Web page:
4. Be open about what type of conversation you are having. Remember to tell your employee that you are using the pre-termination negotiations route (or that the conversation is ‘without prejudice’ – if you are relying on that rule), and that the settlement discussions are expected to be inadmissible in tribunal proceedings and they will have no bearing on any subsequent performance management or disciplinary procedures if settlement discussions break down.
  5. Consider allowing your employee to be accompanied at any meeting to discuss an exit. ACAS recommends this, but again it isn’t a strict legal requirement. It is one to weigh up. If the employee will find the conversation very difficult and could usefully use the support, then it is worth making the offer. Also, bear in mind, who is having the conversation on behalf of the company? If it is a ‘shoot from the hip’ style (i.e. loose cannon) manager and you are really not sure they can be trusted to keep the conversation ‘on point’, then that might be another reason want to offer the option to be accompanied (or, at least for you to be in attendance).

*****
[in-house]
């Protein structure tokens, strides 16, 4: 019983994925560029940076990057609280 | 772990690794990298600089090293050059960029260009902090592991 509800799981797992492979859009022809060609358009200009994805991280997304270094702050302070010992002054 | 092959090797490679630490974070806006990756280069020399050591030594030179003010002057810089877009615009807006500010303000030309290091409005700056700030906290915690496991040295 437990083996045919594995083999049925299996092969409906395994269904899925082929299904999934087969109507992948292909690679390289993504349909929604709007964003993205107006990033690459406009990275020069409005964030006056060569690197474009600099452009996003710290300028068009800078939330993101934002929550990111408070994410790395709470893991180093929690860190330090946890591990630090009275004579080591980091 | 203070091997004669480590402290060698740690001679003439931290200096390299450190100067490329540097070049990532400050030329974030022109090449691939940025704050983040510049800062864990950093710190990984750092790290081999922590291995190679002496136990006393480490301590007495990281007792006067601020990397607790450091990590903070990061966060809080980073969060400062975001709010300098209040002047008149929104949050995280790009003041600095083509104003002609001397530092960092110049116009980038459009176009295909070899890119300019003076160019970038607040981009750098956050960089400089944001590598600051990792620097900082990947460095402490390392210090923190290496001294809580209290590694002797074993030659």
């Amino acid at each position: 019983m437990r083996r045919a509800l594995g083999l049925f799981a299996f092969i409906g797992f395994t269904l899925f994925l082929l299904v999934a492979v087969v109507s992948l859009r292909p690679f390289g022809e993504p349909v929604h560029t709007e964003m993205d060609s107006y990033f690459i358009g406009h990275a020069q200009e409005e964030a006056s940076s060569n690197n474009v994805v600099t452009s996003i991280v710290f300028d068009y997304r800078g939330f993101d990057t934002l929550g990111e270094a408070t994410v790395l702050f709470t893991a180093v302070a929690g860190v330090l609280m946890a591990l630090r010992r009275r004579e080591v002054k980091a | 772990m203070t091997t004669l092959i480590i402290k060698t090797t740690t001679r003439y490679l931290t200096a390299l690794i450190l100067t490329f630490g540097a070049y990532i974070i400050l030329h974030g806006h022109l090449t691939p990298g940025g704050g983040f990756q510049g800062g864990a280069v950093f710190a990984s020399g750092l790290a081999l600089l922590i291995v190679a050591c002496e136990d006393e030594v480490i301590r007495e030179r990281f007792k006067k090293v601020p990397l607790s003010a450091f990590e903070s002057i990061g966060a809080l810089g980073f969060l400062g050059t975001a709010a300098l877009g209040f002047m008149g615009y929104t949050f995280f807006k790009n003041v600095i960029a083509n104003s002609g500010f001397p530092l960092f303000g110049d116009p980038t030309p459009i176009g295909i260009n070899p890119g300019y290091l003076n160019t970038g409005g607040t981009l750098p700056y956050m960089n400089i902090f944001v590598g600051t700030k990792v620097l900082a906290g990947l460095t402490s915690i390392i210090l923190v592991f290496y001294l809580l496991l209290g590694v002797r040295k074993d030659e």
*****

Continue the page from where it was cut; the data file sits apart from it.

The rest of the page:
Don’t’s

  1. Don’t use any form of harassment, bullying or intimidation during your conversation.  This includes things I have mentioned above, from not giving enough time to consider an offer or stating that the employee will be dismissed if they don’t take the offer, right through to threats of physical violence or other intimidating behaviour. (I very much doubt you would threaten to punch them, of course, but you never know…)